Friday, April 30, 2010

Best Days Of My Life

Supposing I was Guru Dutt, who lived for 39 years and three months, I would have been dead for over a month now. But what a shameful death it would have been: nothing to leave behind for this world, nothing to show to the maker. God would have asked: "Why the fuck did I send you there?" Or exclaimed, Gabbar Singh-style, "Khaali haath aaye ho!"

Guru Dutt, if you look at the body of his work, comes across as a man who must have lived up to the age of 70 or 80. But in that short span of 39 years, an age when you are not grey enough to be taken seriously by the world, he built an university of cinema where thousands of people still enrol every year, as students as well as spectators.

To tell you the truth, I am not a great fan of black and white cinema. I find it very difficult to sit through Raj Kapoor and Dilip Kumar films and avoid them altogether, but somehow colour (or the absence of it) ceases to matter whenever I watch a Guru Dutt or a Dev Anand film. (Those days Guru Dutt and Dev Anand, both almost the same age, worked mostly together.) That's because their films were marked by intensity.

Intensity, in my opinion, is not something that can be forced upon you through melodrama, with actors going overboard with facial expressions and a dozen violins or the esraj playing a sad note in the background. Intensity is best conveyed when a film or a scene -- or even a book -- sits lightly on your shoulder, so lightly that you are able to make friends with the characters and step into their shoes. And after having stepped into their shoes, you feel their pain. That's intensity according to me, and that was the hallmark of Guru Dutt's films and many of Dev Anand's films with which Guru Dutt was associated.

There can't be another movie like Pyaasa. What the Taj Mahal is to India, Pyaasa is to this nation called Intensity. The intensity of the film was, in fact, was born out of a marriage between sensitivity and sensuality. The sensitivity of Guru Dutt, S.D. Burman, Mohammed Rafi, Hemant Kumar and, above all, Sahir Ludhianvi, married to the supressed sensuality of the women in the film, portrayed effectively in Geeta Dutt's voice, "Aaj sajan mohe ang laga lo, janam safal ho jaye; hriday ki peeda deh ki agni, sab sheetal ho jaaye..." -- Take me in your arms, my love, so that I am fulfilled in this birth; so that the ache in my heart and the fire in my body are taken care of. What a song, erotic and yet so aesthetic.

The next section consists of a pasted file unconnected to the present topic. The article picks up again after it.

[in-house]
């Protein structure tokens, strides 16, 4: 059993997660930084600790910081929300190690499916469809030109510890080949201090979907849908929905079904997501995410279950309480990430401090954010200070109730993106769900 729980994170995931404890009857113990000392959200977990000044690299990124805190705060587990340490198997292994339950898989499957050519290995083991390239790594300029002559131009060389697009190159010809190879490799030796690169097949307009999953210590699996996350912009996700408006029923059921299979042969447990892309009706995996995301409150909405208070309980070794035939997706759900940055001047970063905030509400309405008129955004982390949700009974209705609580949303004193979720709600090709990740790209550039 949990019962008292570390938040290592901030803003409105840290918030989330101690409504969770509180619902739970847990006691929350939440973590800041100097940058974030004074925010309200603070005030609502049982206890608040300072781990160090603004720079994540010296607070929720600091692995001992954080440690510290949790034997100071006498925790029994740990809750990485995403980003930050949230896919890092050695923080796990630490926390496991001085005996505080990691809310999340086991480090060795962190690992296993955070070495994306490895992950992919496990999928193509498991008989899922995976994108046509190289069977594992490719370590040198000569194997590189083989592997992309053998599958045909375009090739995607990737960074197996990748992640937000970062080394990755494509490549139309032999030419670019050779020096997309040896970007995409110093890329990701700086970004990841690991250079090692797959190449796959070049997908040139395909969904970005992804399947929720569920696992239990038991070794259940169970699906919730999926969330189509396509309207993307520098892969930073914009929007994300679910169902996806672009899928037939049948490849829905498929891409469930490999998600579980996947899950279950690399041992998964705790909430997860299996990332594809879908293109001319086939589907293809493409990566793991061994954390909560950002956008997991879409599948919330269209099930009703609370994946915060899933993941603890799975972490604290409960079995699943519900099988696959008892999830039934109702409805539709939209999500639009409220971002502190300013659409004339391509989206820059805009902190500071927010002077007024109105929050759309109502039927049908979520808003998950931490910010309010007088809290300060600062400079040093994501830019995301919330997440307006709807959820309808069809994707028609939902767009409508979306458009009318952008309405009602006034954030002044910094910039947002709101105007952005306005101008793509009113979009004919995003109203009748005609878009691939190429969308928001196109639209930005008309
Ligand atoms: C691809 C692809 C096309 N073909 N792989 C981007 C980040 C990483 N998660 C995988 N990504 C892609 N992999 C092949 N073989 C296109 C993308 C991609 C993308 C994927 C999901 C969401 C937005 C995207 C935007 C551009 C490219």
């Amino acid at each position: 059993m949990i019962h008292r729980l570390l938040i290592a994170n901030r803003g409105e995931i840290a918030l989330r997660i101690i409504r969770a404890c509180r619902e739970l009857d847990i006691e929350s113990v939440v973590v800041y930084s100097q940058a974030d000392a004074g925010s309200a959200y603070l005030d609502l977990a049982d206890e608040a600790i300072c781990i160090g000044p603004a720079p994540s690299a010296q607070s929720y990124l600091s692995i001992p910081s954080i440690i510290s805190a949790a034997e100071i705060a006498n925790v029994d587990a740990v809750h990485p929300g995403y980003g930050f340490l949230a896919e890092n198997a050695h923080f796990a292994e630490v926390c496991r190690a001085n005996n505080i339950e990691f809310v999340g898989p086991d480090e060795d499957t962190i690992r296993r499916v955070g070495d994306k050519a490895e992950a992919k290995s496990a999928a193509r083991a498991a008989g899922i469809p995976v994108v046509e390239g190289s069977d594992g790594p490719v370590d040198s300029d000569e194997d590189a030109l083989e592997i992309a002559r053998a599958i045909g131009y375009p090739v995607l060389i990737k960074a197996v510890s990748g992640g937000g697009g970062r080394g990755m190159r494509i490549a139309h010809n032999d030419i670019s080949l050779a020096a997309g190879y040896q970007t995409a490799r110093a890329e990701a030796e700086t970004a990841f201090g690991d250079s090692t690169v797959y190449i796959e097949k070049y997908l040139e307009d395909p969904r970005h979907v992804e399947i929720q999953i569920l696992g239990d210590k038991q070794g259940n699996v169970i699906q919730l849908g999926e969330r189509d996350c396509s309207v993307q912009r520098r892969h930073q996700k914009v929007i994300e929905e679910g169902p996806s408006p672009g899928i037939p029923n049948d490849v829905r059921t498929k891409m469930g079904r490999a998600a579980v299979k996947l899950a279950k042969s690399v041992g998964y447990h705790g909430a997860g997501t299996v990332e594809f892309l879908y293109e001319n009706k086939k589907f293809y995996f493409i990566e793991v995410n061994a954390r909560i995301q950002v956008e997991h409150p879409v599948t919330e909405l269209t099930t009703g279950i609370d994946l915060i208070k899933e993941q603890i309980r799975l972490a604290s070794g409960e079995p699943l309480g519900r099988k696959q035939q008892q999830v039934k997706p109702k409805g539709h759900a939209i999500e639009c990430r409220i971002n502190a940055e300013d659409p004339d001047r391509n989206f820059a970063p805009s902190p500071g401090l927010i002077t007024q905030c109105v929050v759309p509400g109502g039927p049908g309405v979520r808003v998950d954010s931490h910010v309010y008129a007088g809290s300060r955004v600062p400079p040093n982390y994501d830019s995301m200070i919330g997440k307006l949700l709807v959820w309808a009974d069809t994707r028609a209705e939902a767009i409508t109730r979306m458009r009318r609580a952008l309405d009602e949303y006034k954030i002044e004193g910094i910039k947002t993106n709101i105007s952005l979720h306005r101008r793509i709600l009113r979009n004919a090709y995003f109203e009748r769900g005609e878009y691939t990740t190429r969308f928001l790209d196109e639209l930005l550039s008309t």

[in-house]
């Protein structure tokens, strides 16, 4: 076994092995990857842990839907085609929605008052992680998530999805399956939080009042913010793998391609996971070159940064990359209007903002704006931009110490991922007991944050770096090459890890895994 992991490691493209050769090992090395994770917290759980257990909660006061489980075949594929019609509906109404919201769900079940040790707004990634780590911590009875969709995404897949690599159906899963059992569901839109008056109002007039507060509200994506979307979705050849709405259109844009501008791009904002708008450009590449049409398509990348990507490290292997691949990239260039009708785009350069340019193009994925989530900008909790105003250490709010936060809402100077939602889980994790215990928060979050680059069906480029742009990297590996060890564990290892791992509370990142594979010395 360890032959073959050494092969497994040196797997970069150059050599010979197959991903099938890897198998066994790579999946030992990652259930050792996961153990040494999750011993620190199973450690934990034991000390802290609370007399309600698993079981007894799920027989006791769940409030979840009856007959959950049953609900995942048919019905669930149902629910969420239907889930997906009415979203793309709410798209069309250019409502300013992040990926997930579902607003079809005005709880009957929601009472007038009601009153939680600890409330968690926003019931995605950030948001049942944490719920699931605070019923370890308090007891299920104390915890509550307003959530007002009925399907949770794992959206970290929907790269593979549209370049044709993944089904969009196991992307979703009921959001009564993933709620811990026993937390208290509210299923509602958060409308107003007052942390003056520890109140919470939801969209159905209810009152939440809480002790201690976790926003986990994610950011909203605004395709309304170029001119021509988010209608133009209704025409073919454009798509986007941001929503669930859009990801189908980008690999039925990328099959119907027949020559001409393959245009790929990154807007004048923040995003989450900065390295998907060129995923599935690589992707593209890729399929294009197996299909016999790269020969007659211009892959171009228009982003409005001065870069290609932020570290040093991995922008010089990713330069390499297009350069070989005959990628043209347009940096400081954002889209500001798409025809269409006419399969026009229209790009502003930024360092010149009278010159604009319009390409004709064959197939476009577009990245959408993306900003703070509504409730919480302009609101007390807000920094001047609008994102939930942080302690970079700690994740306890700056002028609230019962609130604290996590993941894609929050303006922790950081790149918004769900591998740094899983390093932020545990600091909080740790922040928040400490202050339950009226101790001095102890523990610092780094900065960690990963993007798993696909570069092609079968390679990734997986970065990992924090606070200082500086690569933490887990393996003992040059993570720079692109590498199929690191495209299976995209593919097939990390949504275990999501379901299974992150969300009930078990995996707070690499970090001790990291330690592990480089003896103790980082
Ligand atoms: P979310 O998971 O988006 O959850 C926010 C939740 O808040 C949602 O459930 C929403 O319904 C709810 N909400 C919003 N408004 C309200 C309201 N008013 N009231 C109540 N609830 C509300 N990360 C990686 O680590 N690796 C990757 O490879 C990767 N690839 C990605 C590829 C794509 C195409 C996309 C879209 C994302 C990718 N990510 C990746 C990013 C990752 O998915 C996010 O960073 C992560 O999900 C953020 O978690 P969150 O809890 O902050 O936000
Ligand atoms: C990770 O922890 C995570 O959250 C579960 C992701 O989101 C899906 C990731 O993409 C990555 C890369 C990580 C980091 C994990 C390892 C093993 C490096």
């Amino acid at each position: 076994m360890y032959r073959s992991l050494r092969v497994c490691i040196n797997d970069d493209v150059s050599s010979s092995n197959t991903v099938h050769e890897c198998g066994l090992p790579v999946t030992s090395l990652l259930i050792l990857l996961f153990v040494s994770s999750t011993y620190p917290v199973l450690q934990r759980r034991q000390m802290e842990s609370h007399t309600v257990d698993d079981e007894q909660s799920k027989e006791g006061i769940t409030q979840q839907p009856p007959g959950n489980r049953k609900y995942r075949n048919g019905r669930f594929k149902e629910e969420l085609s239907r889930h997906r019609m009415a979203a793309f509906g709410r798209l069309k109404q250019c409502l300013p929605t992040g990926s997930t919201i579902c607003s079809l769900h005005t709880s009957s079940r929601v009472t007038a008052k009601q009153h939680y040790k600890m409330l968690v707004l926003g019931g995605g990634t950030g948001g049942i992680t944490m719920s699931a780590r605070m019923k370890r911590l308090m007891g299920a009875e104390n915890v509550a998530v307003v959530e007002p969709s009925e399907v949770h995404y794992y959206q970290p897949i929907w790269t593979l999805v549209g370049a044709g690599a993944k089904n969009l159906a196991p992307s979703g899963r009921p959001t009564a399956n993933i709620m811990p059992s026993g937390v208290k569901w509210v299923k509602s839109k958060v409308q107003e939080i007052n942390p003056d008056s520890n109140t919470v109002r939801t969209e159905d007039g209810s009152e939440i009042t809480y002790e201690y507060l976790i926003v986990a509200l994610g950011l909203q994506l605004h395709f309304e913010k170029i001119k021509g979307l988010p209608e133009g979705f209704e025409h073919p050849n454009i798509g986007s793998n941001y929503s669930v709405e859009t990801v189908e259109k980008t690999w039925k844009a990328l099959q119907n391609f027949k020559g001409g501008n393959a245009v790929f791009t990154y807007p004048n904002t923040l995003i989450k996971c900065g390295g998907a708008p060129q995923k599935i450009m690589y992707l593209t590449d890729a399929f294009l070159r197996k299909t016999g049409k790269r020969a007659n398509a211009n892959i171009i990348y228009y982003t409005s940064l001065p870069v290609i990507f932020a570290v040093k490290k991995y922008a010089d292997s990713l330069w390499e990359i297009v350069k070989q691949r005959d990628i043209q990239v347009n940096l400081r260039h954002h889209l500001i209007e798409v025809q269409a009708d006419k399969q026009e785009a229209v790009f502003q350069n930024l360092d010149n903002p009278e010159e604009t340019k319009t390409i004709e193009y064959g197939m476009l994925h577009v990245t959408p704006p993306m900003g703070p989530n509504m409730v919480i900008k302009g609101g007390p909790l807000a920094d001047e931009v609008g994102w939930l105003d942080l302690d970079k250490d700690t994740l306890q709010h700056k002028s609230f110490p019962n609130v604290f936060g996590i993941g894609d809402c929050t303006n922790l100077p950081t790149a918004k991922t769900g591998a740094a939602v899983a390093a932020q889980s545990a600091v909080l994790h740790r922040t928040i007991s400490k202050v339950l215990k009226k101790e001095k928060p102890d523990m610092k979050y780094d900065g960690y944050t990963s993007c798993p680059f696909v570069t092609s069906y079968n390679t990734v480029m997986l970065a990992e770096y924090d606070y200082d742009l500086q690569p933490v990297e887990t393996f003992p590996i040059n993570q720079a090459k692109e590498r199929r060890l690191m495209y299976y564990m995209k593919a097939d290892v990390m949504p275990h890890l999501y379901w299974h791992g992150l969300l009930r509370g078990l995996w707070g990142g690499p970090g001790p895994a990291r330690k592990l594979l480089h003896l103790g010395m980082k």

This post is not about Guru Dutt, but about the body of work he left behind in spite of dying at 39 years and three months and how I, in spite of having outlived him by a month so far, have nothing to show for. I have only written one book (which hundreds of others have done in India alone), have maintained a blog for four years (which thousands of others have done too) and have a few hundred bylines to my credit (so do a few other millions). So what am I, the bloody fool, doing, in spite of knowing that time is running out?

I will tell you what this bloody fool is doing. As of now, he is thinking of getting a tattoo on his upper arm because he believes that will make him look sexy and also slow down his march towards middle age. Time does not recognise tattoos to be an enemy, but the fool is still wasting his time debating whether he should get the sun or the trident (Shiva's symbol) impaled on his arm. His wife, always the wise one, is laughing and convinced that he would not undertake such a misadventure in "old age."

But now, the other side of the story. What a bitch life is, a real cock-teaser: it first gives you a dozen examples that make you feel miserable about your existence, and just when you are on the verge of giving it all up, it presents you with examples that, no matter how old you are, make you jump in joy and drive you to the nearest gym, if not a tattoo parlour.